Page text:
The Dream of the Audience
May 6, 2021
Platform 2021: The Dream of the Audience takes inspiration from a poem* by the late Korean American artist Theresa Hak Kyung Cha, in which Cha addresses the audience as a distant relative. “Although written in 1977, Cha’s text resonates with our current condition. This Platform is an homage to audiences,” says Judy Hussie-Taylor (Danspace Project Executive Director and Chief Curator). “While we aren’t sure when we can return, with audience, this Platform is dedicated to those, past, present, and future who bear witness to our work.”
The following text is an excerpt from “Inequities & Incantations: An Introduction,” by Judy for PLATFORM 2020: Utterances From The Chorus, Volume II. Upon reflecting on the Platform and year 2020, while looking toward Platform 2021, Judy finds Cha’s words—an intuitive recipe, a spell to conjure.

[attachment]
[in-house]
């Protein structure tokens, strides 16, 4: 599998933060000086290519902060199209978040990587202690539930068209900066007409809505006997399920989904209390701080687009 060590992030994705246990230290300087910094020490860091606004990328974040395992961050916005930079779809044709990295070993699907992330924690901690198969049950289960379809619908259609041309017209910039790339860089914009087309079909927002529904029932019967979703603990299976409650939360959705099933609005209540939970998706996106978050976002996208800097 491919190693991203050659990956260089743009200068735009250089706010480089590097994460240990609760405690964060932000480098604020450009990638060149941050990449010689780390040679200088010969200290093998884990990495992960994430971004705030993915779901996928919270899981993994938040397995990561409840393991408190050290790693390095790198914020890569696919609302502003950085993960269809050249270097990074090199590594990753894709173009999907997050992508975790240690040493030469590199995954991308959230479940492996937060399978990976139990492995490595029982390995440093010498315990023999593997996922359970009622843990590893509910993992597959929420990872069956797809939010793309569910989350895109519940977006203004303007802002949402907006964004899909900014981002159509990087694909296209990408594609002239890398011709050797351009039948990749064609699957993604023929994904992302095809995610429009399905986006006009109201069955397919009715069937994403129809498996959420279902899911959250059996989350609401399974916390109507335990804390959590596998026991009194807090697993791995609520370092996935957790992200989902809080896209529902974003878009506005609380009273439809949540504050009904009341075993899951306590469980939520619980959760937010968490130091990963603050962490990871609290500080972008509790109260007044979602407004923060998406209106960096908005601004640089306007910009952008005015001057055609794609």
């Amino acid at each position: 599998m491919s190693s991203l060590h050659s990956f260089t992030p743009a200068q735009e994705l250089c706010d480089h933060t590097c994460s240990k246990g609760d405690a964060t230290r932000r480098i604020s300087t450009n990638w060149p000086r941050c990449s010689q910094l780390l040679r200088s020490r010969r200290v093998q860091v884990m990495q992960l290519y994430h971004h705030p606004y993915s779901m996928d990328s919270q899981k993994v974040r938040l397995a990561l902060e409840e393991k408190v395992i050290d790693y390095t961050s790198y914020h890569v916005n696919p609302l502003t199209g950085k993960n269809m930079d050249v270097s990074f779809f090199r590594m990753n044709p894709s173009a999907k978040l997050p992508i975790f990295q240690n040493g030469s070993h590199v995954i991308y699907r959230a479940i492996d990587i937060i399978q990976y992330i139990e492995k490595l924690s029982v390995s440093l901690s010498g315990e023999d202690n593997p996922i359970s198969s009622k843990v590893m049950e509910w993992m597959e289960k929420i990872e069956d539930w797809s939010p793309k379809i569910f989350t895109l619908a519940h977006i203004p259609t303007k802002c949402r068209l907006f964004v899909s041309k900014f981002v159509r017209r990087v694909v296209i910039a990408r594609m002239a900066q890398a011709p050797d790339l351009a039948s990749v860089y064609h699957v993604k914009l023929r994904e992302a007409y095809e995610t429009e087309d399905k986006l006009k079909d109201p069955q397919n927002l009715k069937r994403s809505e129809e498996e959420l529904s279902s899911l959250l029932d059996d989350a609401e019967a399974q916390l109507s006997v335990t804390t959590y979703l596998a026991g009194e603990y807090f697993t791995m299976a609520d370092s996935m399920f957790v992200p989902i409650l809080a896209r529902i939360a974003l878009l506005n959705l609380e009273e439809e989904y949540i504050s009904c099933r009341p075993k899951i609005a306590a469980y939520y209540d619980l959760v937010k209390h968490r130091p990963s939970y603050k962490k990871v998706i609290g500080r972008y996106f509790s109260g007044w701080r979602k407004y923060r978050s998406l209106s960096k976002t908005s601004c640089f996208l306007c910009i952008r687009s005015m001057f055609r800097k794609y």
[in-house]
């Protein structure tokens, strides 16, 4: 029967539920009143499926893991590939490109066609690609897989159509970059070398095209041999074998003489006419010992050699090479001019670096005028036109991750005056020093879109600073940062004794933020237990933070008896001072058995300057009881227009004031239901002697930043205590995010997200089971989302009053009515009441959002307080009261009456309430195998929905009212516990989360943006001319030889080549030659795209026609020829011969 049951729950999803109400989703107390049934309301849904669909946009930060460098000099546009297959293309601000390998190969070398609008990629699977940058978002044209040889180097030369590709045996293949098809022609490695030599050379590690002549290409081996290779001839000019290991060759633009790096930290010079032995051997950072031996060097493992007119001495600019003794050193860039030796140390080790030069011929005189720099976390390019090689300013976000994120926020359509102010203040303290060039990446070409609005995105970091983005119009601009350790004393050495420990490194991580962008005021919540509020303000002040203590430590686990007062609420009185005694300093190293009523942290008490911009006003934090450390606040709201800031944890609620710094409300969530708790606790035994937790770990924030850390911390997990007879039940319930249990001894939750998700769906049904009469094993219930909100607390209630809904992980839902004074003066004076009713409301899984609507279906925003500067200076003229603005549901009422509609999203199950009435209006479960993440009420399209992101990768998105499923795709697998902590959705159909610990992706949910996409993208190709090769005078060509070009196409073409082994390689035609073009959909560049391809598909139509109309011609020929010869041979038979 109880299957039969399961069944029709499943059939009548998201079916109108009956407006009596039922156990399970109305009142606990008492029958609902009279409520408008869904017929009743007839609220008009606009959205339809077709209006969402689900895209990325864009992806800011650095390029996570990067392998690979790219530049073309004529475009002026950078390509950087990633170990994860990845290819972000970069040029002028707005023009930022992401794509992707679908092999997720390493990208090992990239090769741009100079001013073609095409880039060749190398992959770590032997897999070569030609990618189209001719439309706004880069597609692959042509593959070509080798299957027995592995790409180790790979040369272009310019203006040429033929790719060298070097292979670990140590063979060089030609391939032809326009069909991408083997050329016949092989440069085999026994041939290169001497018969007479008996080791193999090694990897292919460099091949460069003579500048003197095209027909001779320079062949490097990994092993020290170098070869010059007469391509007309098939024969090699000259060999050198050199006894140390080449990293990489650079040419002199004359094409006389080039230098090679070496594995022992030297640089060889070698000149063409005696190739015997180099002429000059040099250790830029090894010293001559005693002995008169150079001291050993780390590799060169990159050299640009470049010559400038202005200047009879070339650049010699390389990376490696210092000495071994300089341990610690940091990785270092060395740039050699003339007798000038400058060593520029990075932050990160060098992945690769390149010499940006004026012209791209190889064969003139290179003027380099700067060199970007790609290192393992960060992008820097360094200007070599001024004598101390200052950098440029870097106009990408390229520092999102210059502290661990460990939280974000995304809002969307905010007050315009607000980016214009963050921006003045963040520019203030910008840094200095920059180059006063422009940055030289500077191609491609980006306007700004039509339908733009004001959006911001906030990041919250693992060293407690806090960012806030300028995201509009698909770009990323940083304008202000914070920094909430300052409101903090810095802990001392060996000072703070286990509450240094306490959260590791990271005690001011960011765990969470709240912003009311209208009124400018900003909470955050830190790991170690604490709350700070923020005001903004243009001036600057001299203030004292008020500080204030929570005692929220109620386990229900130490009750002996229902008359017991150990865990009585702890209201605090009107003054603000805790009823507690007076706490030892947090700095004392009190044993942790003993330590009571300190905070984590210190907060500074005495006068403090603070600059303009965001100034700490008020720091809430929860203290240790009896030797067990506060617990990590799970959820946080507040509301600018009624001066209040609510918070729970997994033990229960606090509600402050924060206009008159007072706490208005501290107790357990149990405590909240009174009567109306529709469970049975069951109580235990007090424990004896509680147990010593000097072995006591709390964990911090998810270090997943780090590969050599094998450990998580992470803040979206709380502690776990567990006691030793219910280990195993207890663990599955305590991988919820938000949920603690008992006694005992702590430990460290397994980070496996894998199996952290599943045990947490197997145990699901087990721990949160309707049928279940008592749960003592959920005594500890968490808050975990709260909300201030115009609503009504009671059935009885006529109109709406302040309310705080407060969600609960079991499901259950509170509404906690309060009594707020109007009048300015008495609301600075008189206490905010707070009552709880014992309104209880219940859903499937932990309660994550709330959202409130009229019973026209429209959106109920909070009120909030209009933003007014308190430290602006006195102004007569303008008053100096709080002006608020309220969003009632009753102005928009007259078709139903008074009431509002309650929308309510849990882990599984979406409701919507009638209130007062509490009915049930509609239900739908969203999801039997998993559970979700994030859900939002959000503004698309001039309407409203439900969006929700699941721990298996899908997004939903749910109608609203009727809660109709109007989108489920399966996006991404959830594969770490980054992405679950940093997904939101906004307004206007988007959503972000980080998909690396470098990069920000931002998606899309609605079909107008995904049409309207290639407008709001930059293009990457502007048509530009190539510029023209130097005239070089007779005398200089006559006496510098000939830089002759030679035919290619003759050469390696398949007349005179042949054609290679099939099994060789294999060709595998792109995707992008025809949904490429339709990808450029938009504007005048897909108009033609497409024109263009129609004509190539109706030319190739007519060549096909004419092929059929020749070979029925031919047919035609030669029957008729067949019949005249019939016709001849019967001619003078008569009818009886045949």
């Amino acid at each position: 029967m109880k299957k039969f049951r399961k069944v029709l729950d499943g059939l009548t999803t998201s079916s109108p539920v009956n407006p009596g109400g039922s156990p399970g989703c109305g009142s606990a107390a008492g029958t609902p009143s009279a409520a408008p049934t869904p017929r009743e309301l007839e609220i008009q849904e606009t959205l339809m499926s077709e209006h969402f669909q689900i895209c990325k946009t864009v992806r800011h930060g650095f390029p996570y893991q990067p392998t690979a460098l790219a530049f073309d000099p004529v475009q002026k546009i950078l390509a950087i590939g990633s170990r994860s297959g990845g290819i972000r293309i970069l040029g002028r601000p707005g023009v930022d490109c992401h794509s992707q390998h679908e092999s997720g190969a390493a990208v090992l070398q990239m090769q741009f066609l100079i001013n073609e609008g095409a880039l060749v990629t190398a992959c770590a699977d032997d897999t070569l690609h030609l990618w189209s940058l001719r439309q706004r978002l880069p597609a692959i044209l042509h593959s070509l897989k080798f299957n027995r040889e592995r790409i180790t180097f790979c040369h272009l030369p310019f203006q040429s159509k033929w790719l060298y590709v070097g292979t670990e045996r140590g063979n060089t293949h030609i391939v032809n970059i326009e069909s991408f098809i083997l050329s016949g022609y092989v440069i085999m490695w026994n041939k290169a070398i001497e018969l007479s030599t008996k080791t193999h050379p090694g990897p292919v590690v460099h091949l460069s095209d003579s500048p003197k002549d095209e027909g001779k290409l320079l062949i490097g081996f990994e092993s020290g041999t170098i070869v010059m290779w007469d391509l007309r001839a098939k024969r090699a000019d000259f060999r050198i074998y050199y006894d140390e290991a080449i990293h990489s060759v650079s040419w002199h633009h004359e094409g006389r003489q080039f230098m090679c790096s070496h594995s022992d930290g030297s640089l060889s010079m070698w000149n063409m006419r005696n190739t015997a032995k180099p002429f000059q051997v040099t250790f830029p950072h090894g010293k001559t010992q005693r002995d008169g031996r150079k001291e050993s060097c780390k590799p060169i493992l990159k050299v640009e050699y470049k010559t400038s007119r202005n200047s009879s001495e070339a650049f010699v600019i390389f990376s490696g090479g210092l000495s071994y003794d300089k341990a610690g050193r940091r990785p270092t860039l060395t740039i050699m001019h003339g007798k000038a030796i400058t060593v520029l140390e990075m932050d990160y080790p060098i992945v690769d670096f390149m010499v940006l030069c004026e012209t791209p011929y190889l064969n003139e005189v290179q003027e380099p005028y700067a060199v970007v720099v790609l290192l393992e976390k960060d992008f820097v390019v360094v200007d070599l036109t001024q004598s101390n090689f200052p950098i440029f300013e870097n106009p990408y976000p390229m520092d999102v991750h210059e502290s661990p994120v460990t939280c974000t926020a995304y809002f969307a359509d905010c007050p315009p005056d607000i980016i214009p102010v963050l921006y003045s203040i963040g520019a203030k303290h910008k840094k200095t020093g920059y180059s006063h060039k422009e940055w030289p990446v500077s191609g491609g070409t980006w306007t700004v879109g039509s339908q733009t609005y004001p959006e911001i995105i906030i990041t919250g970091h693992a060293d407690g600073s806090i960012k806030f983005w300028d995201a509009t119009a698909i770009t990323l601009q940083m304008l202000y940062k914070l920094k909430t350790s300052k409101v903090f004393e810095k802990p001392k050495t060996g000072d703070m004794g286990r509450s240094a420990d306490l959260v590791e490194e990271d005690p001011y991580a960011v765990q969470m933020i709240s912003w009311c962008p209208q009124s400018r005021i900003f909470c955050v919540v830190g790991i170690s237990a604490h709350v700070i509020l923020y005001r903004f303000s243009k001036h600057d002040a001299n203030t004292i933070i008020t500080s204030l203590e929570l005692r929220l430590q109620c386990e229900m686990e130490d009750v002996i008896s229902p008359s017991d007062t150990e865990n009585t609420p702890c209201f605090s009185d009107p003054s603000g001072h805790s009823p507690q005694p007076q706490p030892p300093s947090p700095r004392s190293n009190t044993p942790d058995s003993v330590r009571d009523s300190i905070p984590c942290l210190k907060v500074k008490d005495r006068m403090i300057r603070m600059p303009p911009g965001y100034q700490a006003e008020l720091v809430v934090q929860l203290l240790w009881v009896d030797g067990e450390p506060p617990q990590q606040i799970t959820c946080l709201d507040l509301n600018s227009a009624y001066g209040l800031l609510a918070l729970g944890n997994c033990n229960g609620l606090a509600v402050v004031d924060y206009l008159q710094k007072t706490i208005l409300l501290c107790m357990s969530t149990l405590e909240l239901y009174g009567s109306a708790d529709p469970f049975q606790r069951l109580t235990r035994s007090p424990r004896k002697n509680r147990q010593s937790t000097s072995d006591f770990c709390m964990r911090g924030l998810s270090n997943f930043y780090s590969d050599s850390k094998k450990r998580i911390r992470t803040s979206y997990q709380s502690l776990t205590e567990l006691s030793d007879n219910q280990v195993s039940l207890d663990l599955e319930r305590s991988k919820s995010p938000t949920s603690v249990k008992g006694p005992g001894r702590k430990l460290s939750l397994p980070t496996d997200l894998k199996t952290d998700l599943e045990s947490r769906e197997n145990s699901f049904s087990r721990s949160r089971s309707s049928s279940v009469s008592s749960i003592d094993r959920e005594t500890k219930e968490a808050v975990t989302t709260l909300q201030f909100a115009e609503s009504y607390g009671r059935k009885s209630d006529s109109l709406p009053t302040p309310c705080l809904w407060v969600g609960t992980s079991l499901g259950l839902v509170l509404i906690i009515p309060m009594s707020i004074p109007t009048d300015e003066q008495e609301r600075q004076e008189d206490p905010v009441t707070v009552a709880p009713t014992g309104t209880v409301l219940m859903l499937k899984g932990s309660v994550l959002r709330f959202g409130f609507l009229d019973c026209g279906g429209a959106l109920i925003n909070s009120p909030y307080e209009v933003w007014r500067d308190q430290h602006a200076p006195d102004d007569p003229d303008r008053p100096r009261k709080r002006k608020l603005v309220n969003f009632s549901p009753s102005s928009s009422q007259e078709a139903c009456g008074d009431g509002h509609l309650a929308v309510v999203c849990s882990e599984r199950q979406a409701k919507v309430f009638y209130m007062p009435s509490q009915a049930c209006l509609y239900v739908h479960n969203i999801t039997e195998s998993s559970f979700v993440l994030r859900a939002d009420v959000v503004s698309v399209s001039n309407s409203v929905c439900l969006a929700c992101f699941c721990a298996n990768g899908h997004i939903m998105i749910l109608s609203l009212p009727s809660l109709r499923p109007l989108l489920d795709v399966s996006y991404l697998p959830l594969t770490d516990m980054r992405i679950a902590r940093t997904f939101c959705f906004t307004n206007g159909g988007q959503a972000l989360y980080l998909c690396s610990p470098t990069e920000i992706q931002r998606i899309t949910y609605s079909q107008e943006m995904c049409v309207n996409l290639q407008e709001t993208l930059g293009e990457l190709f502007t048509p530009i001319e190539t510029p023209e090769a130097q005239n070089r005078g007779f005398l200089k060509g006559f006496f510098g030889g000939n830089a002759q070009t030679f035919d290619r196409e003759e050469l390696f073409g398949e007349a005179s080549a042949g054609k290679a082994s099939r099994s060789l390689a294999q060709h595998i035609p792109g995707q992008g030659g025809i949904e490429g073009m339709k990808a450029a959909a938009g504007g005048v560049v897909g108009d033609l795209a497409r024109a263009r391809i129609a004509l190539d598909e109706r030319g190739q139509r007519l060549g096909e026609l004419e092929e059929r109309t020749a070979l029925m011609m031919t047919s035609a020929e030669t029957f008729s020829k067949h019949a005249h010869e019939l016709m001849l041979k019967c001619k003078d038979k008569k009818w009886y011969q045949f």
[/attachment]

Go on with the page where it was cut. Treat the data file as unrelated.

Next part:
I glimpse a long-forgotten book on my shelf: Theresa Hak Kyung Cha’s 2001 retrospective catalogue for the exhibition The Dream of the Audience.* I open it to this poem:
audience distant relative (1977)
you are my audience
you are my distant audience
i address you
as i would a distant relative
as if a distant relative
seen only heard only through someone else’s
Who holds the memory of an audience? I remember greeting them at the door. I remember them piling their belongings under their chairs. I remember them on the floor, cross-legged. I remember stopping them from marching across the dance floor before the performance. I remember them socializing on the sidelines. I remember them grumpy, impatient, bored. I remember hot audiences fanning themselves with their programs and cold audiences huddled in winter coats. I remember them taking furtive photographs on their phones. I remember them leaping to their feet and cheering, and waiting outside the dressing room door, flowers in hand. I remember them lingering and laughing.
Who holds the archive of those who bear witness, time and again, to artists’ radical imaginings? What possibilities are activated when those imaginings burst out of the performance spaces and onto the streets? To who or what does an audience bear witness?